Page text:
Forum for Science, Industry and Business

Sponsored by:     3M 
Search our Site:

 

Filming an ultra-fast biological reaction essential to life

25.06.2003


Migration of the CO after photolysis. The sites that are currently occupied by the CO are marked by solid yellow circles. Sites from which the CO has departed are depicted by a dotted yellow circle


A team of scientists from the USA in collaboration with staff at the European Synchrotron Radiation Facility (Schotte et al) have managed to film a protein at work in unprecedented detail. The protein is the oxygen-storing molecule myoglobin, which plays a central role in the production of energy in muscles. The motion of the protein was recorded using ultra-short flashes of X-ray light from the synchrotron. The new insight in the functionality of myoglobin has led to a deeper understanding of the molecular processes associated with respiration. An article on the subject was published Friday 20 June in "Science" under the title Watching a Protein as it Functions with 150-ps Time-Resolved X-ray Crystallography.

Every time we contract a muscle, myoglobin releases oxygen which is used by all mammals for the production of energy. Muscle cells use myoglobin as a peak-load buffer when blood cannot supply oxygen fast enough, for example when the circulation is blocked during muscle contraction. The oxygen molecule is initially confined in a cavity called the heme-pocket, where it is chemically bound to an iron atom.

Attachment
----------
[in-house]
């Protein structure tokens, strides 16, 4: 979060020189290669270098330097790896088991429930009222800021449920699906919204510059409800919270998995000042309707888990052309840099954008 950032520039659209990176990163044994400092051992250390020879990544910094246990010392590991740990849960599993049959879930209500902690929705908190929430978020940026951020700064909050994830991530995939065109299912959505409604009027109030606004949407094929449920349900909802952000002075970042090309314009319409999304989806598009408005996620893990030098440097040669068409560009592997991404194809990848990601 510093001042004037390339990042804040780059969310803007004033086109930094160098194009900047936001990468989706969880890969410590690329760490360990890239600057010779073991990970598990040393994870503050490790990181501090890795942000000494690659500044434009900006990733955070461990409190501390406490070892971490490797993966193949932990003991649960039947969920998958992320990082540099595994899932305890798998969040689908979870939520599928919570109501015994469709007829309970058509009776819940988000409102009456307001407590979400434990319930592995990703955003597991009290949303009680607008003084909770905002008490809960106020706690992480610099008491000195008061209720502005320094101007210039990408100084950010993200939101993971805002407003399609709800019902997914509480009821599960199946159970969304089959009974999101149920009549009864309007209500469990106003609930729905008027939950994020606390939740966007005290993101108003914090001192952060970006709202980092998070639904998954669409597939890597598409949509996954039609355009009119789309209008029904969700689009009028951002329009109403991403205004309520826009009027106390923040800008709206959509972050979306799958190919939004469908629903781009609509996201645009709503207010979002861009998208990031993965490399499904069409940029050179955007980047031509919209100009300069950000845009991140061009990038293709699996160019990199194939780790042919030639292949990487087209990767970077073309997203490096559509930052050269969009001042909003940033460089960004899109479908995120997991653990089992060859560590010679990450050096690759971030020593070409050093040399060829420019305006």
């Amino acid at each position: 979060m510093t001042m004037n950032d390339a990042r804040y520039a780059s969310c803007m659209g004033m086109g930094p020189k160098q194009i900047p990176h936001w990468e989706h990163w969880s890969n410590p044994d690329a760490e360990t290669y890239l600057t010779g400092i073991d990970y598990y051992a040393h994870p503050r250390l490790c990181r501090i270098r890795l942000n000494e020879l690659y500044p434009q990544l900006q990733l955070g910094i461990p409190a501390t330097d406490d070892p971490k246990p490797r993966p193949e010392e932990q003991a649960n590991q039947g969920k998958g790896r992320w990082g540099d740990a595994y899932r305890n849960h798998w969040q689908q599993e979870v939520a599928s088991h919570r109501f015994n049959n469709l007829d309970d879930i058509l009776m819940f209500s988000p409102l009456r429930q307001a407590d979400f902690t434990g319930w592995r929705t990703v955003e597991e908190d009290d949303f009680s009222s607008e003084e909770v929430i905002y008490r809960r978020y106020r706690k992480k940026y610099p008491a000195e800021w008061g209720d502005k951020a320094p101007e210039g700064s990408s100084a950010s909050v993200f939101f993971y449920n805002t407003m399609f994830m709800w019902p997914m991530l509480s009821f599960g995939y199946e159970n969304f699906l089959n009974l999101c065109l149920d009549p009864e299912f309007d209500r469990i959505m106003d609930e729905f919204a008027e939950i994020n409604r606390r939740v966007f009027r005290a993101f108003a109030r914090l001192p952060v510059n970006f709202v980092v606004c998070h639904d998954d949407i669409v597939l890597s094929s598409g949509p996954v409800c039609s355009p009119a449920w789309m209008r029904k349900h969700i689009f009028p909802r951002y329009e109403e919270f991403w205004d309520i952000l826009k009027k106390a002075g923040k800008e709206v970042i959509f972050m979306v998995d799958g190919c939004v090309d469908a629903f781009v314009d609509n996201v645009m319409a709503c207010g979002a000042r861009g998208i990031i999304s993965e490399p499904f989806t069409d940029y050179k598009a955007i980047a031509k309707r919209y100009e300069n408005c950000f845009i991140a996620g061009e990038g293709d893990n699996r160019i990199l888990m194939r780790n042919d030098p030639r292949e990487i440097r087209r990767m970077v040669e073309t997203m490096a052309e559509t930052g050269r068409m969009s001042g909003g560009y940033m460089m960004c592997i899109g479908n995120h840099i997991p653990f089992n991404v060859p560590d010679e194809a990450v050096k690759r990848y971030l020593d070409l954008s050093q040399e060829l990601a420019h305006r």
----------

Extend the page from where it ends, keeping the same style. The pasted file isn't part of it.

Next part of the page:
The three-dimensional pictures taken at the ESRF resolve positions of all the 1432 atoms in the protein, and pinpoint how the carbon monoxide (CO) molecule – used here as a replacement for oxygen (O2) for technical reasons - literally finds its way out of the very dense atomic structure near the iron atom. The scientists have discovered that the CO molecule does not move out smoothly; in fact it spends most of its time captured in 5 tiny cavities inside the protein. In the first cavity near the iron atom, the CO molecule makes an extremely brief visit lasting only 100 picoseconds2, i.e. a tenth of a billionth of a second. Iron would naturally try to rebind CO, but nearby molecules block the CO from going back to the iron. The film has shown that the motion between the 5 cavities is very fast. The CO molecule reaches the fifth cavity after 30 nanoseconds and then it disappears into the solvent surrounding the protein. The interesting thing is that eventually another CO molecule, released from a myoglobin molecule nearby, will diffuse back towards the iron, most likely through another route. The iron accepts the incoming CO due to the fact that the structure of the protein has changed to allow for the rebinding.